Are Your Nurses Prepared to Manage Your Autotransfusion?

Autotransfusion is safer and more efficient than traditional donor transfusions, eliminating intermediate processes and costs while reducing the risk of complications. But cleaning and returning a patient’s blood to their body is a multi-step process with indications and contraindications, so it’s important for nurses and critical care specialists to understand what’s involved. 

Additionally, trauma is a common reason for blood loss, and every trauma patient should be considered for autotransfusion, especially since a rapid response is required for the best outcomes. This makes it even more necessary for nurses to know how, why, and when this procedure should be administered.

Autotransfusion  should be considered for the following conditions:

  • Ectopic pregnancy
  • Hemothorax
  • Vaginal postpartum hemorrhage
  • Major organ trauma 
  • Blood from the peritoneal cavity
  • Ruptured uterus
  • Maternal hemorrhage
  • Thyroid surgery
  • Organ transplants
  • Trauma with heavy blood loss
  • Vascular procedures
  • Total joint replacement
  • Multilevel spine procedures

Nurses and critical care staff should also be able to recognize when autotransfusion is not the right course of action. They should know that the following are contraindications for the procedure:

  • Septicemia
  • Renal or hepatic insufficiency
  • Coagulopathies
  • Blood that has been in the collection system for longer than institutional standards allow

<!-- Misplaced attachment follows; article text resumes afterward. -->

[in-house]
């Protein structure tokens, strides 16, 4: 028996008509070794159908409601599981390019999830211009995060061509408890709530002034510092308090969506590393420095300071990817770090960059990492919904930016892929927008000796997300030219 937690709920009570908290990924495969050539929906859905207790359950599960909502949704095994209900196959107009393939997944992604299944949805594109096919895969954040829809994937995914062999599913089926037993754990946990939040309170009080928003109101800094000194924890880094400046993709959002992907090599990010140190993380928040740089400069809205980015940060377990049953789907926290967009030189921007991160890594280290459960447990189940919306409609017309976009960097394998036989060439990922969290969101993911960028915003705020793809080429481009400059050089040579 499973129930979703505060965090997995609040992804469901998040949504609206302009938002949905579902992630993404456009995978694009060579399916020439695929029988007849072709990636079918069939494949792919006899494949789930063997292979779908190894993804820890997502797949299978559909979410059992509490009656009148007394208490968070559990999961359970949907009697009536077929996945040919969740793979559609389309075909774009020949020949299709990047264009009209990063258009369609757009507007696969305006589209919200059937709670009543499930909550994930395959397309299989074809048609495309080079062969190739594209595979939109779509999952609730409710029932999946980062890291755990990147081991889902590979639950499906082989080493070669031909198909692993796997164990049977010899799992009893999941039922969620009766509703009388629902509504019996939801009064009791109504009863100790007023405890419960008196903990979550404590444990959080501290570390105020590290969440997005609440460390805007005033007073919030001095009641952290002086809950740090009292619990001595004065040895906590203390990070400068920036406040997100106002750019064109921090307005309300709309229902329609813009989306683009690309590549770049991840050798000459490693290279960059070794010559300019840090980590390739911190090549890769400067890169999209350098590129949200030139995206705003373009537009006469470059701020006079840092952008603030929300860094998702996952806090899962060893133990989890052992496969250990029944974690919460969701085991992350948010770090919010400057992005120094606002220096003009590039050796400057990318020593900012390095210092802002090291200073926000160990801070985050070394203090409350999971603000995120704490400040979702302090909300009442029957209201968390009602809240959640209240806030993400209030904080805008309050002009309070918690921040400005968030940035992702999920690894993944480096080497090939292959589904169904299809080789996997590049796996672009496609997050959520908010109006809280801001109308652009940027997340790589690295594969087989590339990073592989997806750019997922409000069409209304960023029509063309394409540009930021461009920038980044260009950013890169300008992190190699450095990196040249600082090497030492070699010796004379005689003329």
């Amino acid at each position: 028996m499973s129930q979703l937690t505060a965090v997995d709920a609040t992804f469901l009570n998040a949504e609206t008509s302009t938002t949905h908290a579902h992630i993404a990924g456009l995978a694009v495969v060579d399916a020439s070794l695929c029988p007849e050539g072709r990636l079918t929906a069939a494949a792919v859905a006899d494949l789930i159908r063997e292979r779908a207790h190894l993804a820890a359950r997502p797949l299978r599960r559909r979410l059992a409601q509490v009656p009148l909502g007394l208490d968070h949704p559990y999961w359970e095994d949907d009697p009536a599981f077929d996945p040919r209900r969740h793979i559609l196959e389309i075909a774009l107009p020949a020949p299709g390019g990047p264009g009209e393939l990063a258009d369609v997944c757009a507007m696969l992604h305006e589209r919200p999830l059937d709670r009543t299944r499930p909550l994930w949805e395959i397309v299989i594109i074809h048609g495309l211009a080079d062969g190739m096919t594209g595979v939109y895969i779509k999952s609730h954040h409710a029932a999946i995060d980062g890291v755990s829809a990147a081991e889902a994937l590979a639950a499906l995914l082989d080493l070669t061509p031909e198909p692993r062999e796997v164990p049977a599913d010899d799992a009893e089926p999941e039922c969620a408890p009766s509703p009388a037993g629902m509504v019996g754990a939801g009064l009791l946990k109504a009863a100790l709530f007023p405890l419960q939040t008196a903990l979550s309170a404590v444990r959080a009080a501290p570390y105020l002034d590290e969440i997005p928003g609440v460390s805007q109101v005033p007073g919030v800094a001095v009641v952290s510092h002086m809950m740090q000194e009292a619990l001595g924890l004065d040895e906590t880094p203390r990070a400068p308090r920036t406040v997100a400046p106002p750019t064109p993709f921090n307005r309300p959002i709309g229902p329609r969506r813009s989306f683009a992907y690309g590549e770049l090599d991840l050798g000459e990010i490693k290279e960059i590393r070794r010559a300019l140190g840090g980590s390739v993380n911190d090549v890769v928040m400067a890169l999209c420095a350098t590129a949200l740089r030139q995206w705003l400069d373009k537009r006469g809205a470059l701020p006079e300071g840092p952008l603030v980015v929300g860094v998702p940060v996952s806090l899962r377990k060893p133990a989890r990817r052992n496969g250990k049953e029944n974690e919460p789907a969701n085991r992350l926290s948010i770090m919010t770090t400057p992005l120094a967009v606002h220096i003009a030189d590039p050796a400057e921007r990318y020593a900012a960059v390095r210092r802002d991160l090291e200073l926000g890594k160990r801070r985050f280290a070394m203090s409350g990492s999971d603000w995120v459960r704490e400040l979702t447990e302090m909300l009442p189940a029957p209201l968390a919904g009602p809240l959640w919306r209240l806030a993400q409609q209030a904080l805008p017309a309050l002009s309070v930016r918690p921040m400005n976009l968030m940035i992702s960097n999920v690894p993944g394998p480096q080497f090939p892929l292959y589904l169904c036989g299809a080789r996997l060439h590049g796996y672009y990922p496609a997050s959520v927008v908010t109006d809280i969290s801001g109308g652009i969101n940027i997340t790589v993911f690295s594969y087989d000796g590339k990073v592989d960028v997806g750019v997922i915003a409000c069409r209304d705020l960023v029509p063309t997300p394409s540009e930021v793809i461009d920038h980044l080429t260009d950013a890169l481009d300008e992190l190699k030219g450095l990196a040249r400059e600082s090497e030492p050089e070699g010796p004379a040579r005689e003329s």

Additionally, if there’s evidence of coagulopathy or evidence of DIC, specific blood component therapy is necessary instead of autotransfusion.

Autotransfusion can be thwarted by simple mistakes. This includes incorrect system assembly, contamination, medication with contraindications, or incorrect disposable usage. In order for nurses to be able to manage autotransfusion for patients, whether in trauma situations or routine surgeries, they need to be set up for success so they can improve patient outcomes. 

They need the following:

  • The ability to assess the patient, which involves a clear understanding of when autotransfusion can be effective (or should not be performed)
  • Training on how to prepare sterile equipment quickly
  • Knowledge of autotransfusion procedures and techniques
  • The ability to practice techniques and/or support autotransfusion specialists
  • Training on how to monitor patient symptoms after an autotransfusion

In other words, nurses should have prerequisite knowledge, patient assessment capability, procedural knowledge, and monitoring ability in order to manage autotransfusion. In addition to having point of use knowledge, each facility must have policies and procedures, a quality monitoring program and up to date regulatory knowledge, in order to safely and effectively manage an Autotransfusion program. 

Because autotransfusion is less expensive and safer than donor transfusion, the demand for autotransfusion devices is expected to grow by over $100 million within the next seven years. Donated blood is a burden on the patient’s immune system, but cleaning and reinfusing their own blood significantly reduces the risk of disease, complications, and readmission. Without the need for recruiting donors, cross-matching, and pre-screening, autotransfusion can be effective for surgeries and trauma situations. 

Understanding autotransfusion is key for nurses because they are often involved in critical response, support the OR, and monitor patients after procedures. 

Help with Autotransfusion

If your hospital is looking for autotransfusion support, SpecialtyCare can help. We can provide trained autotransfusion specialists to ensure patient safety and help your staff get up to speed on what autotransfusion requires. As the demand for this procedure continues to grow, we can help you stay on the cutting edge and continue to provide excellent patient care. Contact us today to learn more.